HISTORY will judge me, Manmohan Singh said in his last comments as prime minister. It was 200 days on Thursday since he relinquished office. I am not surprised how some of his erstwhile critics are already missing him though they may not regard his party with similar respect. For all his sins of omission and commission, which include serious financial scandals, there was something pleasantly dignified about Dr Singh. President Obama approached him as an intellectual guru. The Japanese emperor honoured him with the highest civilian award for a foreigner. Dr Singh didn't tom-tom it. He embodied India's cultural sinews in his genteel person, and though a religious man, he didn't find it necessary to underscore the heritage by gifting religious scriptures to all and sundry. There was someth...
Kashmir Times News Report
Free maids in Manhattan!
By Robert Clements
I know of many grandfathers and grandmothers who've packed up lock stock and barrel to join their children abroad: "So what d'you plan to do in the States?" I ask the old man as he practices walking round the house in a new pair of shorts he's bought. "Well my son he's going to take us to see the Niagara on his off day!" "He's always wanted to see the Nigara!" says his wife of many years as she shyly comes and stands next to him in jeans she's getting used to. "And then I'd like to visit Washington!" "Abraham Lincoln has been my husband's hero from his childhood!" "My son knows that," says the old man proudly, "and he's promised to take me round to the Lincoln Memorial and even Ford Theatre where Abe was shot dead!" "Don't try to do what John Wilkes Booth did! Jumping from the balc...
Kashmir Times News Report
Self-inflicted wounds seldom heal
I am reminded of this whenever I think of the transfer policy of High Court judges being followed by the Supreme Court. No doubt the power of transfer from one High Court to another is to be found in the Constitution. But when in 1963 some amendments were to be made, the then Law Minister in order to remove the apprehension of misuse of power assured Parliament that the transfer of the High Court judge will only be done with the judge's prior consent. But in 1975 the High Court judges were the target in a series of non-consensual transfers because they were said to be too independent. The Supreme Court, one had hoped, recognising the danger to the independence of the judiciary would strike down this provision; but rather it inflicted a self-wound by continuing to uphold this power. I f...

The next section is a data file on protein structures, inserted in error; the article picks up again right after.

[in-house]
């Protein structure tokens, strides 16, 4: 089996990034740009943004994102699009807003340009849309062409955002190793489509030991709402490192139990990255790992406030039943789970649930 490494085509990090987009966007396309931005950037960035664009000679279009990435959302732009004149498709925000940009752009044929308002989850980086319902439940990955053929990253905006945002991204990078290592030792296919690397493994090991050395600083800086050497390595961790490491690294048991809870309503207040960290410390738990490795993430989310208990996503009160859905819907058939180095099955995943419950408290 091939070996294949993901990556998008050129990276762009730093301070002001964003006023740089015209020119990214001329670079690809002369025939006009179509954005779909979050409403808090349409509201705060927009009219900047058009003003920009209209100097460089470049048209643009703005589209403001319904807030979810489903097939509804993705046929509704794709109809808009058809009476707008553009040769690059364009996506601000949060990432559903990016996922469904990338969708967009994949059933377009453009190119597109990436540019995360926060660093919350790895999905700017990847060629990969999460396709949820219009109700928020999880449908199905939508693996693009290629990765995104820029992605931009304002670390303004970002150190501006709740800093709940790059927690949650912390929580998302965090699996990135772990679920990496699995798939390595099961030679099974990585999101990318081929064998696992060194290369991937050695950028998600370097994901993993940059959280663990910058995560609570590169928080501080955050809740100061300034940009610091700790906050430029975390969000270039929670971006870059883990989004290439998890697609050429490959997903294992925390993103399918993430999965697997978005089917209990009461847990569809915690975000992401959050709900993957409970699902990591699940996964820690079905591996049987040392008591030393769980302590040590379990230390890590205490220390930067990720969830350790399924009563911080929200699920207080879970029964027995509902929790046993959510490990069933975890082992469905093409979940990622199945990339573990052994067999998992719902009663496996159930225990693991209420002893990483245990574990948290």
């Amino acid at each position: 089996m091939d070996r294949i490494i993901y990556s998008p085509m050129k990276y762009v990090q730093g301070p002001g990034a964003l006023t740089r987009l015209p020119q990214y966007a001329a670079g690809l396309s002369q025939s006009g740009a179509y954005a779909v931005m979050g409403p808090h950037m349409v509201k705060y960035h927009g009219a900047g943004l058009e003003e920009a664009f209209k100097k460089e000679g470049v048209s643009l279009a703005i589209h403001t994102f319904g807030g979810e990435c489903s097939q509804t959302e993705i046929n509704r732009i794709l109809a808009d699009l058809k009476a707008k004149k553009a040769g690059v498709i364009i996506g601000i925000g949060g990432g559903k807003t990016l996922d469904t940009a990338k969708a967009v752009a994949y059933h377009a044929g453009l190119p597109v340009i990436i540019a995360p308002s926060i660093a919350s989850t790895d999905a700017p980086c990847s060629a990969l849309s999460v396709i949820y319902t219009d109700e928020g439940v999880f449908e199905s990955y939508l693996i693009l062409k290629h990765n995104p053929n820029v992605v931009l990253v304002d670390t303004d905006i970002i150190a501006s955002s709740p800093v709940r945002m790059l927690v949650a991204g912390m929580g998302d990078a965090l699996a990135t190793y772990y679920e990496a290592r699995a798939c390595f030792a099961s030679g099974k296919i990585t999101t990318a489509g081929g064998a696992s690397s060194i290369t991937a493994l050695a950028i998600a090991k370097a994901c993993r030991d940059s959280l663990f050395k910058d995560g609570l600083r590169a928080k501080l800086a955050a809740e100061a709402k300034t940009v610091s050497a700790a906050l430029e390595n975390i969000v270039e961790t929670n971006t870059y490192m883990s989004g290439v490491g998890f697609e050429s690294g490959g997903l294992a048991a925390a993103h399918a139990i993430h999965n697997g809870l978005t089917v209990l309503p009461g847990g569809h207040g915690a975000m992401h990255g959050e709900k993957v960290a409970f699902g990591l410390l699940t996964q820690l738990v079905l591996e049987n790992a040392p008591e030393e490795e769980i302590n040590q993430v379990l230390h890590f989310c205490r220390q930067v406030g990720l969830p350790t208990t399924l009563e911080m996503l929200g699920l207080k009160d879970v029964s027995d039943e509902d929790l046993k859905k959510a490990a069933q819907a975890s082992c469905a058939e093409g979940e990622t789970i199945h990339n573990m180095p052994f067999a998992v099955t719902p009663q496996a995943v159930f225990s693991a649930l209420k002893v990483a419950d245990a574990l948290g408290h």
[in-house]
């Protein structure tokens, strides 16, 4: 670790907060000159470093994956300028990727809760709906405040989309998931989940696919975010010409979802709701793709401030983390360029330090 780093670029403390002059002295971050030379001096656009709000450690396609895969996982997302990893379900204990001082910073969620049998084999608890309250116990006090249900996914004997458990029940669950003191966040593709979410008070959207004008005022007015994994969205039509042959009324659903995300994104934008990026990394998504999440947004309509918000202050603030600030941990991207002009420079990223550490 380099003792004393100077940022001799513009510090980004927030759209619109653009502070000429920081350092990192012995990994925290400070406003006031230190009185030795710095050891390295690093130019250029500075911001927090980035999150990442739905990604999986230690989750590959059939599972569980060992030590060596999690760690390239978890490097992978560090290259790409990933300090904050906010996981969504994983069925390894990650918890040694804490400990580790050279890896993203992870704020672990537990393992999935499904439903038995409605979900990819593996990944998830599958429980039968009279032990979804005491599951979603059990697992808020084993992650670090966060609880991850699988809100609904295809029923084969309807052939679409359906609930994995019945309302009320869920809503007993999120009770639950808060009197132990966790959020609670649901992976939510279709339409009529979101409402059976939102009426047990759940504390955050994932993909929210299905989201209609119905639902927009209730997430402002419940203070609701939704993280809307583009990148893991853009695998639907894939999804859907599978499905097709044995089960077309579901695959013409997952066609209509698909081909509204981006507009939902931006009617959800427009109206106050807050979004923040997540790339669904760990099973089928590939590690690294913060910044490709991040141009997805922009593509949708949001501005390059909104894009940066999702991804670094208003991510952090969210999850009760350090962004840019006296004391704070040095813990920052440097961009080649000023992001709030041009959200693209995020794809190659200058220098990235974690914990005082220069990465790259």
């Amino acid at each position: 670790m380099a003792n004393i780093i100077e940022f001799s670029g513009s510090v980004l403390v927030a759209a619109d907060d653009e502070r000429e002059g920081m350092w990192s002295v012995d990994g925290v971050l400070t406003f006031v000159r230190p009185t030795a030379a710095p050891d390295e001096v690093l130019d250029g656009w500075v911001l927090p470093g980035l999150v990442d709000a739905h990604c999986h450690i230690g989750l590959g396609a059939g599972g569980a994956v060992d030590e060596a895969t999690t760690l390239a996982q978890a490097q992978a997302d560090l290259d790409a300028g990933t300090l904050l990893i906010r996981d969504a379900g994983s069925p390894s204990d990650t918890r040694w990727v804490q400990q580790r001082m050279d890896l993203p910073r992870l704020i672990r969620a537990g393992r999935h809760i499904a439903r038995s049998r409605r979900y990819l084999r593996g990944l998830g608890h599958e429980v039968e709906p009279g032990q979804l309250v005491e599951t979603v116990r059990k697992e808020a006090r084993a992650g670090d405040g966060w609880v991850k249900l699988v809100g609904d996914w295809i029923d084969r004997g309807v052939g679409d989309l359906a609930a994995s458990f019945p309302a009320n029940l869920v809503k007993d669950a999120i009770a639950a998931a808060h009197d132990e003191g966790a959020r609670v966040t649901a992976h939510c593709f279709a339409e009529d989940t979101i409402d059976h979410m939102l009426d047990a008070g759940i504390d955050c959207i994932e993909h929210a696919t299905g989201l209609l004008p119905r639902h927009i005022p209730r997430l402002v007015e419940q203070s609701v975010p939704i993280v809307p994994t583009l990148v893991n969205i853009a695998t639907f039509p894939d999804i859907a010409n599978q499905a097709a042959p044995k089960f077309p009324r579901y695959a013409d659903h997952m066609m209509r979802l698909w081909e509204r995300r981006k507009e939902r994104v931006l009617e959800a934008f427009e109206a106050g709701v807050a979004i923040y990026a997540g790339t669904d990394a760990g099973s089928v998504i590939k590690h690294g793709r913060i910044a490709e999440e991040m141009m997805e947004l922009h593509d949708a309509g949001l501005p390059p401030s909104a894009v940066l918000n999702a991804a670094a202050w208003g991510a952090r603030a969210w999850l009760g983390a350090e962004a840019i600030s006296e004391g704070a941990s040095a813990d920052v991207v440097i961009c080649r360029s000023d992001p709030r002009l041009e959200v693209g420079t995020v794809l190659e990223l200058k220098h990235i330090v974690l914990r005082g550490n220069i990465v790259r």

Kashmir Times News Report
Looking Young..!
By Robert Clements
I wore my red shirt today, oh yes and the cream pants that didn't have pleats but which by pulling tummy back managed to show a somewhat slim waistline. "Where are you going?" asked the daughters. "Why?" I asked trying to look puzzled. "Fancy outfit!" My wife and I got into the car and I grinned to myself. "Something funny?" "Oh no!" I said. "Oh yes," she said. "I was just thinking how other guys my age look so old!" I said, "You know what I mean?" "No!" "They don't look after themselves! See Charles, he's got a stomach worse than a nine month woman!" "What's a nine month woman!" "Let it be!" I said. "You think you look quite young huh?" "Yeah!" I said. "Let me drive!" "Why?" "Read this," she said, offering me a piece of the Sunday page. I exchanged places and started: "H...
Kashmir Times News Report
Fighting the caste menace
Untouchability Thrives In India
By Praful Bidwai
It's fashionable in some circles to claim that discrimination based on caste has steadily decreased in India, as it's bound to, thanks to modernisation, urbanisation and industrialisation. The character of caste is itself changing from a system of social hierarchy based on birth and ritual purity, to a political phenomenon. As India evolves into a "merit-based" society, the argument goes, there can be no place for untouchability vis-à-vis Dalits (Scheduled Castes) in it. This argument is bogus. India has failed to industrialise significantly. And the modernisation process is slow, uneven and combines many pre-modern elements of culture and society, including caste, and sometimes reinforces caste-based deprivation and discrimination. We know this from daily experience and official repor...
Kashmir Times News Report